In what seemed like a well intentioned move on Monday, the US Federal Trade Commission issued guidelines for endorsements, clarifying an existing law, but for the first time, mentioning bloggers.
I, for one, have always wondered why the same disclosures that appear (and have appeared) on websites for years somehow escaped bloggers and blogging (but never felt it necessary to put any kind of disclosure here).
The ruling has caused nothing less than a firestorm with some embracing the new 'clarification', and others outright hating it.
Personally, I have no problem if I'm helping someone with a website, writing (sometimes along with their lawyers) extensive disclosure pages. Factually. they usually address typos more than anything else.
On the other hand, this truly seems like an attempt to apply old rules to a new world .... that simply won't work.
First, here in the US, many of us write blogs almost assuming that our audience is in the US. An FTC ruling will most likely only effect US bloggers (and Tweeters?). That alone could result in a legal mess.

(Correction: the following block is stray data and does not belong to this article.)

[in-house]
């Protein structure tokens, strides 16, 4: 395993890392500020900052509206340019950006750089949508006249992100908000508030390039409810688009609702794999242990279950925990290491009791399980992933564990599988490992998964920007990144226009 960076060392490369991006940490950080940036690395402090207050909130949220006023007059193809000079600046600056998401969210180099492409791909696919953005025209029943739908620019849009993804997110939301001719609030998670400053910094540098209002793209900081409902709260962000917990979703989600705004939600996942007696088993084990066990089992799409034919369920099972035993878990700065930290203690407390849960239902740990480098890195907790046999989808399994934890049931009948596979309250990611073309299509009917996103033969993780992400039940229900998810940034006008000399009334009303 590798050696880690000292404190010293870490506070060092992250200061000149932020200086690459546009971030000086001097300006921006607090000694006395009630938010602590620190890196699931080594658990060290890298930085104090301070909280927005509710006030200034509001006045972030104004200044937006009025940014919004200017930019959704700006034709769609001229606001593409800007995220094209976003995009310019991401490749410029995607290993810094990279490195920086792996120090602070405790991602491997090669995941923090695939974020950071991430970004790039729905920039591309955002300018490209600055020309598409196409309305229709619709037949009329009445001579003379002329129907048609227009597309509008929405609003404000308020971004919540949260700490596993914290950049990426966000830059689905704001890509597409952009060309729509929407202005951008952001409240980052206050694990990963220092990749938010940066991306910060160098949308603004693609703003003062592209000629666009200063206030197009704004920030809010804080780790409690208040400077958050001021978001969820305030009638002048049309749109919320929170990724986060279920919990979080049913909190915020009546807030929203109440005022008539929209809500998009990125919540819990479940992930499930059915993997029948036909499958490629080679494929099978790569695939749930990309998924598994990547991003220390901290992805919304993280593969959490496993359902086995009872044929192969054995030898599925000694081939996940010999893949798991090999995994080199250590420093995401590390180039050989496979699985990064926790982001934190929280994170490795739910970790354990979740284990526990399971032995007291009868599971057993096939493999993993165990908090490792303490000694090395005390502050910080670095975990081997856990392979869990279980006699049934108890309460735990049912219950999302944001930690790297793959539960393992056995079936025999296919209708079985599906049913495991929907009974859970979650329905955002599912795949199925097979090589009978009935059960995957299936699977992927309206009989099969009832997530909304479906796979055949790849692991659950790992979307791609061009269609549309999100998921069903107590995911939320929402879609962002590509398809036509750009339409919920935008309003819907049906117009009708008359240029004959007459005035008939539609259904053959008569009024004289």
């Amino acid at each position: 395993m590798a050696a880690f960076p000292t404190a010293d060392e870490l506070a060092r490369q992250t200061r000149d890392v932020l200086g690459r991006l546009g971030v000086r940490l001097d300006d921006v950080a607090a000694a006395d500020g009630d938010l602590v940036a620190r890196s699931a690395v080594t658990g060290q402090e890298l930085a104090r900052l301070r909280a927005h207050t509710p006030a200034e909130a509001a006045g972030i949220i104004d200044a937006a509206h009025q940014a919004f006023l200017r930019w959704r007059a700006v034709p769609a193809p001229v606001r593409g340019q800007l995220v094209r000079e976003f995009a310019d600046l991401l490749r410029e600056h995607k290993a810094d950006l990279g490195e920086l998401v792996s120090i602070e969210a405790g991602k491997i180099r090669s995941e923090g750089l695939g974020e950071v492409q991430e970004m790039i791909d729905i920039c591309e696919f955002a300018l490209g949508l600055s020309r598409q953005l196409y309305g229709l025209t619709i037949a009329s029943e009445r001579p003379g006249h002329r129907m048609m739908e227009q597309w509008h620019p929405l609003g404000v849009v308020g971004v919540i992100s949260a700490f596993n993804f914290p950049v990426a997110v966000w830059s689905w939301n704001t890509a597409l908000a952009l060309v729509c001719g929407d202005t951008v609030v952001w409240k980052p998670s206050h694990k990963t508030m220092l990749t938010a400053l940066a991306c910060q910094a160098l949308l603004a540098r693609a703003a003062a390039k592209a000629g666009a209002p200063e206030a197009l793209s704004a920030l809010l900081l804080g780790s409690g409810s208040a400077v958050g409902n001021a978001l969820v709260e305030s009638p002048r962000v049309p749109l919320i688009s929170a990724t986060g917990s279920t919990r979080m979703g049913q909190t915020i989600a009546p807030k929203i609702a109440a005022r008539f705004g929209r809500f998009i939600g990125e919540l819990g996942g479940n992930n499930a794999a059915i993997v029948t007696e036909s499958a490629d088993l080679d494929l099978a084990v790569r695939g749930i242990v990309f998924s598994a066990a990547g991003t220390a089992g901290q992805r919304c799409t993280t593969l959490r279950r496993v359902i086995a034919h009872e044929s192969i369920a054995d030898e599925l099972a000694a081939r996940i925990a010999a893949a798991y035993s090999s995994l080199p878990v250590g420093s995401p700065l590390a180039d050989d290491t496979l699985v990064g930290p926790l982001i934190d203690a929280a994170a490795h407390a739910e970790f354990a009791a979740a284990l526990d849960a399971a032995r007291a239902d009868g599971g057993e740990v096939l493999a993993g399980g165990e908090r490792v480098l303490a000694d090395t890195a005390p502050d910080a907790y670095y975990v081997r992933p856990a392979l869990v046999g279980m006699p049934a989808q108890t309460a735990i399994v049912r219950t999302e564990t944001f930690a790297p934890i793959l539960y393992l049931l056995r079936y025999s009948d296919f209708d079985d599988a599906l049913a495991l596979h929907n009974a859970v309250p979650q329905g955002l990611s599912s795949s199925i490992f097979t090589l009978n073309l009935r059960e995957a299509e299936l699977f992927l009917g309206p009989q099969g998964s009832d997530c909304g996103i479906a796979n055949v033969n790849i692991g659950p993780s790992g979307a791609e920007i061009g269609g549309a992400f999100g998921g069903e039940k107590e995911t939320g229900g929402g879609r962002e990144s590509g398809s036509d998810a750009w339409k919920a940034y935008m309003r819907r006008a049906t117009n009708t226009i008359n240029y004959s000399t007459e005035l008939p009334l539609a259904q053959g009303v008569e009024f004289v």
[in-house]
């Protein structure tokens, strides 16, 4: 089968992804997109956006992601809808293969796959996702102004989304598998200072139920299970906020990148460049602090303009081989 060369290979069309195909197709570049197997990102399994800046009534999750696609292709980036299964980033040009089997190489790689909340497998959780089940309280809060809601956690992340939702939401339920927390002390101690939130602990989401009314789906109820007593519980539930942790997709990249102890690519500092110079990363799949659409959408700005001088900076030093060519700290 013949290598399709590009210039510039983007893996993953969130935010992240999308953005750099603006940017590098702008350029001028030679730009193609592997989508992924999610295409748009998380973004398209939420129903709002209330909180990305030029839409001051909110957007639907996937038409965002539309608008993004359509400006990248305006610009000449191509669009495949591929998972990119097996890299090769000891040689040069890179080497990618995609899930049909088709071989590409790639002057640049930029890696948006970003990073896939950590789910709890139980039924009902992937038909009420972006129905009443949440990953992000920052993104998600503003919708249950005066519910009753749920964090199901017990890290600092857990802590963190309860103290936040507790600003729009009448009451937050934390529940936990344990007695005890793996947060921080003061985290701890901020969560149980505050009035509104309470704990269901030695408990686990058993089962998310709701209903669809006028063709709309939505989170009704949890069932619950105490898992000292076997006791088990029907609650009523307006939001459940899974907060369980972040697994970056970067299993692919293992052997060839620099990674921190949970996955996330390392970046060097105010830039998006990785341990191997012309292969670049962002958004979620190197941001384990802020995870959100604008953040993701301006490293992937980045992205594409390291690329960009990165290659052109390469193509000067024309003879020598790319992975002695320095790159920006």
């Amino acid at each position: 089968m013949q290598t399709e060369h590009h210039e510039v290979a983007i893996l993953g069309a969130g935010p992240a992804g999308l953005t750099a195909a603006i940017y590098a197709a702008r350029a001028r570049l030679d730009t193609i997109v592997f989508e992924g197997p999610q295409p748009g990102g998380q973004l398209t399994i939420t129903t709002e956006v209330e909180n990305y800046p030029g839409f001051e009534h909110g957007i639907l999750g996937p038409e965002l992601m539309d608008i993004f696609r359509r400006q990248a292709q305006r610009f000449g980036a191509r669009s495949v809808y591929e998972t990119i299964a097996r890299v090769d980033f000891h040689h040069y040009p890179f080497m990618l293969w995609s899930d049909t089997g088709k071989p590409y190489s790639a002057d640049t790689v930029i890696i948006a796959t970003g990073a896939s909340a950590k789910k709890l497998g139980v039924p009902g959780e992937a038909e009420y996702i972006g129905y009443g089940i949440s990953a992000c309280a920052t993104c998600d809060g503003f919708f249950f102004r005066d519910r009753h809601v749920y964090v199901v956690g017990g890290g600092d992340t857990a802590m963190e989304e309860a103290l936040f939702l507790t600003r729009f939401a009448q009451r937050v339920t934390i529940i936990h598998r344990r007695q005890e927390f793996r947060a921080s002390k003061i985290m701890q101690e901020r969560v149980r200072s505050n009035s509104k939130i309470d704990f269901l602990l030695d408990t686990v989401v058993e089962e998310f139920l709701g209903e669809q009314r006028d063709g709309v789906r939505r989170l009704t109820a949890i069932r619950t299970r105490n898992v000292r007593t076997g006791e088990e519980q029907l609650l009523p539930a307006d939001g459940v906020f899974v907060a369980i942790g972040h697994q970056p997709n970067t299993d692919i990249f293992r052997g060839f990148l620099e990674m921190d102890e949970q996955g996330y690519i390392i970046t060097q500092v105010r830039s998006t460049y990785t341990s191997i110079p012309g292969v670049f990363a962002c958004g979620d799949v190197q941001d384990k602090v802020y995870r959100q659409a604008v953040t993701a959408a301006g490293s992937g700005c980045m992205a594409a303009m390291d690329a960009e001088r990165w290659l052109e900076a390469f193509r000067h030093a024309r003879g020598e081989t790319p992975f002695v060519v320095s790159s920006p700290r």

The World Wide Web is just that ..... and it's getting bigger. The small audience for this blog comes from numerous countries (and even more since I added Google Translate above and before that, the Wibiya bar below).
At times, I have turned on Google's Adsense here as more of an experiment than anything else.
Anyone who knows that landscape knows that I am not in full control of those ads .... Google is.
So if I were to disclose something here (not that there's much to disclose?!), and Google matched my writing with Adsense Ads, am I responsible for those advertisers now?
At the very least, it'll be interesting to see what ads appear below this post.
For me, the FTC's time could be much better spent going after virus-laden malware blogs and websites that still proliferate the web. They are still the biggest problem for average Internet users.
"By the way .... if you buy this FREE product, we are taking control of your computer ... because we need the bandwidth ... and haven't decided what to do with it yet"
Now there's a disclosure.
Links updated 10/6/2009 9:30 ET